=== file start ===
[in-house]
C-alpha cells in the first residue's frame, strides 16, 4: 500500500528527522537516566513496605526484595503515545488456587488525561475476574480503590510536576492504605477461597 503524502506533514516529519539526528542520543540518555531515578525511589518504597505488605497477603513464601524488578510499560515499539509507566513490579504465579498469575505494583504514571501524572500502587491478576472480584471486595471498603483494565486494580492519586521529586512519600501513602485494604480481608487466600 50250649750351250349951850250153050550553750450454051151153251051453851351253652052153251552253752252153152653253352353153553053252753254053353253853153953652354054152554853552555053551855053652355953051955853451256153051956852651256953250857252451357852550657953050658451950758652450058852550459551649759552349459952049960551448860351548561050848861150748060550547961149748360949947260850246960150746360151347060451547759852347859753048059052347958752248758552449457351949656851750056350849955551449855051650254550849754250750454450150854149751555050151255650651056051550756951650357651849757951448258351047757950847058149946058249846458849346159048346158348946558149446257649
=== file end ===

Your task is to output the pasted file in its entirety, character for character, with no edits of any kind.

[in-house]
C-alpha cells in the first residue's frame, strides 16, 4: 500500500528527522537516566513496605526484595503515545488456587488525561475476574480503590510536576492504605477461597 503524502506533514516529519539526528542520543540518555531515578525511589518504597505488605497477603513464601524488578510499560515499539509507566513490579504465579498469575505494583504514571501524572500502587491478576472480584471486595471498603483494565486494580492519586521529586512519600501513602485494604480481608487466600 50250649750351250349951850250153050550553750450454051151153251051453851351253652052153251552253752252153152653253352353153553053252753254053353253853153953652354054152554853552555053551855053652355953051955853451256153051956852651256953250857252451357852550657953050658451950758652450058852550459551649759552349459952049960551448860351548561050848861150748060550547961149748360949947260850246960150746360151347060451547759852347859753048059052347958752248758552449457351949656851750056350849955551449855051650254550849754250750454450150854149751555050151255650651056051550756951650357651849757951448258351047757950847058149946058249846458849346159048346158348946558149446257649